Intranets are products, not projects
Here at Intranetizen two of our most frequent rants are over the low value that businesses frequently ascribe to their intranet and the people who work on it, and the constant cycle of intranet relaunches and declines.
But arguably both of these issues stem from the same cause: the tendency to view intranets as projects.
The intranet-as-project phenomenon – whereby teams are given an unrealistic budget and timeline to deliver something – means that intranets often fail to meet expectations, attention quickly turns elsewhere and the intranet is left to go stale until the cycle repeats itself in five years. Too often, companies plough resources into an intranet or ESN programme, only to de-resource it the moment it goes live, effectively wasting much of their investment.
This means they often don’t deliver the expected business value, and end up being seen as a cost centre rather than a value-generator for the company – in turn impacting on the standing the team delivering the intranet have internally.
Great intranets deliver a ‘long wow’ rather than a big bang, constantly developing to add new services in response to user needs and business objectives. So they’re not projects but digital products, constantly evolving in the same way that an app or good transactional website does to keep up with changing demands.
By labelling them as digital products we help shift the mindset away from the big bang and toward one in which intranets continue to evolve to meet changing business needs, so they deliver clear business value in the long term.
A complex intranet – like a complex website – could easily be seen as a number of constituent products.
What does that mean for intranet managers?
In the digital industry it’s increasingly common for this process of evolution and iteration to be spearheaded by a Product Manager. This role is sometimes described as “the CEO of the product”, with responsibilities such as:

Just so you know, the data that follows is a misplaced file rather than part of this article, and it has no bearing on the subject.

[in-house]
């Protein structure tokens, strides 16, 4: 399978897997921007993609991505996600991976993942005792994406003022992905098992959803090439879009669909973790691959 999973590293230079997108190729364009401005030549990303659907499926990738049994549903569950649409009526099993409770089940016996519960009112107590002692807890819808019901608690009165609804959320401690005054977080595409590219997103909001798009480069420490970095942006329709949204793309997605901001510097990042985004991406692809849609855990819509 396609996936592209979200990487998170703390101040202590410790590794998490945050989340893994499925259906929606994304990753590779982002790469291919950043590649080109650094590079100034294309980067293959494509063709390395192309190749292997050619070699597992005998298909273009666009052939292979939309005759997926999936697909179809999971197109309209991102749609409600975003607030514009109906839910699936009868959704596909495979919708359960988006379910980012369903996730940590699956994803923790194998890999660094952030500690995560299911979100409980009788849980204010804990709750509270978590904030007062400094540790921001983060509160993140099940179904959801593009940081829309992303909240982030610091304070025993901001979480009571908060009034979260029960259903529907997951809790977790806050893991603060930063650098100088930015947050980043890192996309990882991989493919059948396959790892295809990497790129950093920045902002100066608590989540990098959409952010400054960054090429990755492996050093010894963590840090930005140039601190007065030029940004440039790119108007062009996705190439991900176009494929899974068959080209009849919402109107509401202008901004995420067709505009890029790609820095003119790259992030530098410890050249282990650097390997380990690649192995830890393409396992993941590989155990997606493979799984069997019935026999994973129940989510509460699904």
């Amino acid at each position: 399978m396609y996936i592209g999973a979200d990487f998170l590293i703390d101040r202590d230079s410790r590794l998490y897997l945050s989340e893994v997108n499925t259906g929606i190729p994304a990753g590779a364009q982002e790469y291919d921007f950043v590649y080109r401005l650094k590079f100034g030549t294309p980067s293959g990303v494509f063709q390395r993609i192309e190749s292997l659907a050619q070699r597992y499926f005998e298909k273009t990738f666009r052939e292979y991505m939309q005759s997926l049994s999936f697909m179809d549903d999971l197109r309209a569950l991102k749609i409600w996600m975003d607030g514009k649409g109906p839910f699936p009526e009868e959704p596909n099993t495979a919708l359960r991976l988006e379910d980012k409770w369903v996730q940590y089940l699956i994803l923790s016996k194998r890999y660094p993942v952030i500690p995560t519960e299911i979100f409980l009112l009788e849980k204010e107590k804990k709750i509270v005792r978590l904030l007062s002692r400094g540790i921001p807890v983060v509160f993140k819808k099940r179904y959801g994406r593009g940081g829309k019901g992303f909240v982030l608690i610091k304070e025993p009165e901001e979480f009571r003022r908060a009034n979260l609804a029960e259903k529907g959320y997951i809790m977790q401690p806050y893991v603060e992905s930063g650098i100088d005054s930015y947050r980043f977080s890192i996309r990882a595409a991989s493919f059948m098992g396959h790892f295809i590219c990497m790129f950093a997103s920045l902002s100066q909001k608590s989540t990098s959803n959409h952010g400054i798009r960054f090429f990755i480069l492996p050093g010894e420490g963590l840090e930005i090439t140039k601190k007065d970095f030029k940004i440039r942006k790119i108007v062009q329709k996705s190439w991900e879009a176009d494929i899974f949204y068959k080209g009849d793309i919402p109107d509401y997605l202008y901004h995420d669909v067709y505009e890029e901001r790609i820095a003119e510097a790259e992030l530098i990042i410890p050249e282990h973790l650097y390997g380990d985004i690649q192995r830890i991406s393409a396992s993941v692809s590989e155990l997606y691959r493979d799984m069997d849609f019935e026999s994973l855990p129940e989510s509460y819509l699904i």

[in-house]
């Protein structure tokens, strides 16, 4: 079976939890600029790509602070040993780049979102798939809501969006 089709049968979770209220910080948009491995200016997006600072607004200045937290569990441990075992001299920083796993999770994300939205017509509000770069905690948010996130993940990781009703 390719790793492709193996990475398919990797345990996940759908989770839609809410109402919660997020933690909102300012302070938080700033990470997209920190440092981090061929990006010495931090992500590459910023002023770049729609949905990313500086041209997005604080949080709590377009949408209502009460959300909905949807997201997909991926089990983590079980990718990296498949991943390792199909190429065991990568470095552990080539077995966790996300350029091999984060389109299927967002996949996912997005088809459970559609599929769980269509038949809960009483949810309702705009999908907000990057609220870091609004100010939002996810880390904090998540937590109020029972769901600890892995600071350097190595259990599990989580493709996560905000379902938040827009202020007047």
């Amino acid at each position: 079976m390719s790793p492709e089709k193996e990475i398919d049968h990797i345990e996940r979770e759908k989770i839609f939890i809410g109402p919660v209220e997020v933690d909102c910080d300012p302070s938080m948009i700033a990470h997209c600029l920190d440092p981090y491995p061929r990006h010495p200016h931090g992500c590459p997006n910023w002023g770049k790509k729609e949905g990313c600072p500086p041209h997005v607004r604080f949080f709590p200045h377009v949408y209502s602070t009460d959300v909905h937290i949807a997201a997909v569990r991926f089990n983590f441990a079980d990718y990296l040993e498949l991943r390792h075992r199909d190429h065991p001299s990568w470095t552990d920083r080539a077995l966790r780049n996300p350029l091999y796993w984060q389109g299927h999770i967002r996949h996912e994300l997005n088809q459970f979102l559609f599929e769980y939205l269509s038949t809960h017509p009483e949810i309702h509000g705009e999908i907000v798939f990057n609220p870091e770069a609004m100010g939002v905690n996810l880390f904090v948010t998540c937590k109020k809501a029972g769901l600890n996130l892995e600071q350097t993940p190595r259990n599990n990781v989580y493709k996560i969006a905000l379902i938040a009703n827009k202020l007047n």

- Representing the user and conducting user research
- Engaging and managing stakeholders
- Prioritising the development backlog
- Liaising with technical teams
- Managing day-to-day running of the product
- Input on marketing the platform to build adoption and use
Product Managers come from a variety of backgrounds. They don’t tend to code, but they have a strong enough technical understanding to be able to effectively translate between the business and development team.
Sounds familiar, right? There are clear parallels between this and the responsibilities that intranet managers juggle.
Inviting the comparison – maybe even labelling ourselves as Intranet product managers – may help those with responsibility for intranets to get remunerated properly for their unique mix of skills, too.
Many of our readers report their role is graded as equivalent to an internal comms manager because of its position in organisational structure, despite intranets requiring a completely different – and much rarer – skillset. Conversely, Product Manager is a relatively senior role and well-paid within a development team, with clear career progression as they take on more leadership responsibility (for example to Head of Product). Choosing a better-understood job title could make it easier for those who have delivered intranet products to move into other digital roles.
Lead the revolution
Our teeth are immediately set on edge when we see recruiters advertise for Intranet Project or Programme Managers. We’re continuing to champion the intranet as an evolving business tool, and we believe labelling them as products – and the people running them as product managers – will lead to better platforms, and better recognition for the people who deliver them.
Here’s some resources on product management that might help you make the case for shifting to a “long wow” product view of your intranet:
- Mind The Product: highly valuable blog on all aspects of product management
- General Assembly’s Product Management course: See if you boss will stump up for this
- The Next Web on the role of the Product Manager: including some videos from well-known names in the digital industry
Have you had success having your intranet seen as a product? We’d love to hear your experiences in the comments below.